The Canadian economy will pick up steam next year as risks to the global economy subside and exports strengthen, a new forecast says.
The country’s gross domestic product should expand 2.4 per cent next year, accelerating from this year’s expected pace of 2 per cent, Royal Bank of Canada said Thursday. It expects interest rates will start to rise “modestly” in the second half of next year and that the Canadian dollar will stay above parity through much of 2013.
Its forecast comes as the Canadian economy hit a soft patch in the third quarter of this year, expanding just 0.6 per cent -- far below forecasts -- led by a slowdown in business investments and exports.
That said, “we expect factors weighing on growth in late 2012 and early 2013 will reverse course, which, alongside accommodative financial conditions and low household borrowing rates, will set the stage for better economic growth,” said Craig Wright, the bank’s chief economist. As uncertainty ebbs in the global economy, “demand for Canadian exports will rise, as will investment and hiring.”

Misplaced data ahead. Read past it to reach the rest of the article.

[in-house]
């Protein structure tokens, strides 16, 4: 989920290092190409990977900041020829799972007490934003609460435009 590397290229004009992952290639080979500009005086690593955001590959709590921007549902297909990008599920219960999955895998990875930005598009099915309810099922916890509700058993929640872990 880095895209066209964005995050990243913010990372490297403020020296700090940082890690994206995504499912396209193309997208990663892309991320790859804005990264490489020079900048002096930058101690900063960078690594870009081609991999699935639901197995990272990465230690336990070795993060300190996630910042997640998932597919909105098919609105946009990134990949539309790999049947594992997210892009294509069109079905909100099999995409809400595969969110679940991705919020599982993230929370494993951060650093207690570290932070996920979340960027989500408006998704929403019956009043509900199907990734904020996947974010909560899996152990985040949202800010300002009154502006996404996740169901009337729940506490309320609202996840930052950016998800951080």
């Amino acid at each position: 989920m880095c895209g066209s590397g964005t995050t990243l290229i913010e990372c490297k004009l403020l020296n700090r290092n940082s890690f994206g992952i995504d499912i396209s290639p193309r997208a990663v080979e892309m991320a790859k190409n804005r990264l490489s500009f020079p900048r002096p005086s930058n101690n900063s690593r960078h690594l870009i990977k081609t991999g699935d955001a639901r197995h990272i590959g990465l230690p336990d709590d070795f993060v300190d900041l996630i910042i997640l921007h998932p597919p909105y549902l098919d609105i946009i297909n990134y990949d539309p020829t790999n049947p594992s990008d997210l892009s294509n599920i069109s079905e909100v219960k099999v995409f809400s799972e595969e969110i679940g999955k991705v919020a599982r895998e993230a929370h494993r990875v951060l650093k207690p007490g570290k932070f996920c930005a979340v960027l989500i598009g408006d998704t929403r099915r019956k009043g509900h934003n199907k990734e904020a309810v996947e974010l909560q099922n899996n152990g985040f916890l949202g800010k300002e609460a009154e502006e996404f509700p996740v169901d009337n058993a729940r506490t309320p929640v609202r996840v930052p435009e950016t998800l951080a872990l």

The bank is at the more optimistic end of expectations for next year. The average median forecast among economists is 2 per cent growth in GDP next year, according to Bloomberg.
Trade will boost the economy next year and in 2014, the bank said. It sees U.S. demand rising -- as “fiscal cliff” debate gets resolved -- while elevated demand for commodities will support gains in energy and metal exports.
“Net trade is forecast to make the most significant contributions to real GDP growth since 2001,” Mr. Wright said.
Household debt -- at a record high -- should become less of a threat next year as tighter mortgage rules and cooler housing activity slow the pace of debt accumulation.
The housing market will weaken, “albeit at a modest pace.” The bank expects lower resale activity and home prices in Canada in 2013 and 2014.
Among provinces, Newfoundland and Labrador will lead the country’s economic growth next year, fuelled by a rebound in oil production and higher mining output, followed by Alberta and Saskatchewan. Quebec will see the slowest growth, held back by fiscal restraint and a softer housing market.